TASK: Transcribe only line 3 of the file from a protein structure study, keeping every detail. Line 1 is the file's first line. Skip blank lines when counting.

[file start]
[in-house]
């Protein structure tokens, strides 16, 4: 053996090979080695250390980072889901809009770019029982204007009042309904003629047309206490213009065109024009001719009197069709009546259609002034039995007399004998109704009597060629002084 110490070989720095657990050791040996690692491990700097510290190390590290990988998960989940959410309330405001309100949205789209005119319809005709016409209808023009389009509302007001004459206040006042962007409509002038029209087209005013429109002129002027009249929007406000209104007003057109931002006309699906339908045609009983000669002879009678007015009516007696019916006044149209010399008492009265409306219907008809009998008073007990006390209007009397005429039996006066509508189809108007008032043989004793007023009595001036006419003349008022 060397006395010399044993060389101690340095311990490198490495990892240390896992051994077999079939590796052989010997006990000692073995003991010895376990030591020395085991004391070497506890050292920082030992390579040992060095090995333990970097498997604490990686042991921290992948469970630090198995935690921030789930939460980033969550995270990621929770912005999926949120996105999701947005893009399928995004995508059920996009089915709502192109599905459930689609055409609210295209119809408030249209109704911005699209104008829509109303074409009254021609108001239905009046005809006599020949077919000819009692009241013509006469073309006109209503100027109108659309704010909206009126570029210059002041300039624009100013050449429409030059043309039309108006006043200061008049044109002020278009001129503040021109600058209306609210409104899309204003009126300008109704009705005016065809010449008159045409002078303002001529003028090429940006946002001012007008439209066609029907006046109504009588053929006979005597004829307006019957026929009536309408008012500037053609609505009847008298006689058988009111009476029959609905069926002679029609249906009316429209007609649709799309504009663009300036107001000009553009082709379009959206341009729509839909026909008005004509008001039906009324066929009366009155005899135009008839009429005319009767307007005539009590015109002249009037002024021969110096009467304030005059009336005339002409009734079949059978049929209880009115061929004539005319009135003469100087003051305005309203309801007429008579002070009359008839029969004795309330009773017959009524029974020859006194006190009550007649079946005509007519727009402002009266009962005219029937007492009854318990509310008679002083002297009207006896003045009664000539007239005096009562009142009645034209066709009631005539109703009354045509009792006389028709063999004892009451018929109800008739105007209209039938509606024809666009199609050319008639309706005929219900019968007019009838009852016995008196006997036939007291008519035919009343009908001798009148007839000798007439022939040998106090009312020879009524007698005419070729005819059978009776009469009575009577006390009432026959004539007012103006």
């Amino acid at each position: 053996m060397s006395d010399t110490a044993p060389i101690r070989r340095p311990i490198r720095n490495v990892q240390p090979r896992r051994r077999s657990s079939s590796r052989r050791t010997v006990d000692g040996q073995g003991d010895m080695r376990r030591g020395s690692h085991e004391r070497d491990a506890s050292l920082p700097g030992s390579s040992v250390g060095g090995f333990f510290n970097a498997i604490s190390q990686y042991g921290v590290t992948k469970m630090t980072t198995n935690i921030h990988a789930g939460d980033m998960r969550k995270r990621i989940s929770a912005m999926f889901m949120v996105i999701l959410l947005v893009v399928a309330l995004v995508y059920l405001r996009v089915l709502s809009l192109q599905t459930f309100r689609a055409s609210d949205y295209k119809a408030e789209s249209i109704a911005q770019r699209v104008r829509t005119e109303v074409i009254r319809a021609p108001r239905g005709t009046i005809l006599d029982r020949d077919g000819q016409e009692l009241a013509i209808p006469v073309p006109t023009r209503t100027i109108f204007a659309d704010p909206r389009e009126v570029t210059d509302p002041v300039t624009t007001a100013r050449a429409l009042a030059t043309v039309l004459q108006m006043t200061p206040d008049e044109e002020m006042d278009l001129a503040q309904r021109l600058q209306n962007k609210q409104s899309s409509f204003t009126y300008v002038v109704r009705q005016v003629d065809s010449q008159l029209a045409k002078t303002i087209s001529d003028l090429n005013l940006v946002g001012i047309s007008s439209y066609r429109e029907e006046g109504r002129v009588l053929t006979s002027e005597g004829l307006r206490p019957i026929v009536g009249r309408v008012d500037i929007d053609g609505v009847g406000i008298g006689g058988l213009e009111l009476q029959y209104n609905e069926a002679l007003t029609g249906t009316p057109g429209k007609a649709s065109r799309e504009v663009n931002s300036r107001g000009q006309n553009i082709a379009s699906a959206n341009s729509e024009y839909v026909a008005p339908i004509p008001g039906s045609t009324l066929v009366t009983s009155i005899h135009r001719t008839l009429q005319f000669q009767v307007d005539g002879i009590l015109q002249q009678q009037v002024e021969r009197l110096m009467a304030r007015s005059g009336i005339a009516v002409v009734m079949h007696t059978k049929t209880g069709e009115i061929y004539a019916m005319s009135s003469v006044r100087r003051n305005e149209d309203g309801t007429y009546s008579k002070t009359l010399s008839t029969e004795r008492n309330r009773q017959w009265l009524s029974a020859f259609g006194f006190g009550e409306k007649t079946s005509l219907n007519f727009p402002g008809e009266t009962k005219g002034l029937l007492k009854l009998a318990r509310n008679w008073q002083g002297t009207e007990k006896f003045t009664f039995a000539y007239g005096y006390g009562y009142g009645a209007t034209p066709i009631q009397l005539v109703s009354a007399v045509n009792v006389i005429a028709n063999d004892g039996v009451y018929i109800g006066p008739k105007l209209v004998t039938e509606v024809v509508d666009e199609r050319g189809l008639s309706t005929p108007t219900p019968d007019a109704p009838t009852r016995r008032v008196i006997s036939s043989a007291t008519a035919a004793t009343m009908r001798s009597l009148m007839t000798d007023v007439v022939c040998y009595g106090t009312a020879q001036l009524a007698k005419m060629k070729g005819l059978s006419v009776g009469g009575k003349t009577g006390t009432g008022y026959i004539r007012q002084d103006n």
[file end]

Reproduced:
């Amino acid at each position: 053996m060397s006395d010399t110490a044993p060389i101690r070989r340095p311990i490198r720095n490495v990892q240390p090979r896992r051994r077999s657990s079939s590796r052989r050791t010997v006990d000692g040996q073995g003991d010895m080695r376990r030591g020395s690692h085991e004391r070497d491990a506890s050292l920082p700097g030992s390579s040992v250390g060095g090995f333990f510290n970097a498997i604490s190390q990686y042991g921290v590290t992948k469970m630090t980072t198995n935690i921030h990988a789930g939460d980033m998960r969550k995270r990621i989940s929770a912005m999926f889901m949120v996105i999701l959410l947005v893009v399928a309330l995004v995508y059920l405001r996009v089915l709502s809009l192109q599905t459930f309100r689609a055409s609210d949205y295209k119809a408030e789209s249209i109704a911005q770019r699209v104008r829509t005119e109303v074409i009254r319809a021609p108001r239905g005709t009046i005809l006599d029982r020949d077919g000819q016409e009692l009241a013509i209808p006469v073309p006109t023009r209503t100027i109108f204007a659309d704010p909206r389009e009126v570029t210059d509302p002041v300039t624009t007001a100013r050449a429409l009042a030059t043309v039309l004459q108006m006043t200061p206040d008049e044109e002020m006042d278009l001129a503040q309904r021109l600058q209306n962007k609210q409104s899309s409509f204003t009126y300008v002038v109704r009705q005016v003629d065809s010449q008159l029209a045409k002078t303002i087209s001529d003028l090429n005013l940006v946002g001012i047309s007008s439209y066609r429109e029907e006046g109504r002129v009588l053929t006979s002027e005597g004829l307006r206490p019957i026929v009536g009249r309408v008012d500037i929007d053609g609505v009847g406000i008298g006689g058988l213009e009111l009476q029959y209104n609905e069926a002679l007003t029609g249906t009316p057109g429209k007609a649709s065109r799309e504009v663009n931002s300036r107001g000009q006309n553009i082709a379009s699906a959206n341009s729509e024009y839909v026909a008005p339908i004509p008001g039906s045609t009324l066929v009366t009983s009155i005899h135009r001719t008839l009429q005319f000669q009767v307007d005539g002879i009590l015109q002249q009678q009037v002024e021969r009197l110096m009467a304030r007015s005059g009336i005339a009516v002409v009734m079949h007696t059978k049929t209880g069709e009115i061929y004539a019916m005319s009135s003469v006044r100087r003051n305005e149209d309203g309801t007429y009546s008579k002070t009359l010399s008839t029969e004795r008492n309330r009773q017959w009265l009524s029974a020859f259609g006194f006190g009550e409306k007649t079946s005509l219907n007519f727009p402002g008809e009266t009962k005219g002034l029937l007492k009854l009998a318990r509310n008679w008073q002083g002297t009207e007990k006896f003045t009664f039995a000539y007239g005096y006390g009562y009142g009645a209007t034209p066709i009631q009397l005539v109703s009354a007399v045509n009792v006389i005429a028709n063999d004892g039996v009451y018929i109800g006066p008739k105007l209209v004998t039938e509606v024809v509508d666009e199609r050319g189809l008639s309706t005929p108007t219900p019968d007019a109704p009838t009852r016995r008032v008196i006997s036939s043989a007291t008519a035919a004793t009343m009908r001798s009597l009148m007839t000798d007023v007439v022939c040998y009595g106090t009312a020879q001036l009524a007698k005419m060629k070729g005819l059978s006419v009776g009469g009575k003349t009577g006390t009432g008022y026959i004539r007012q002084d103006n």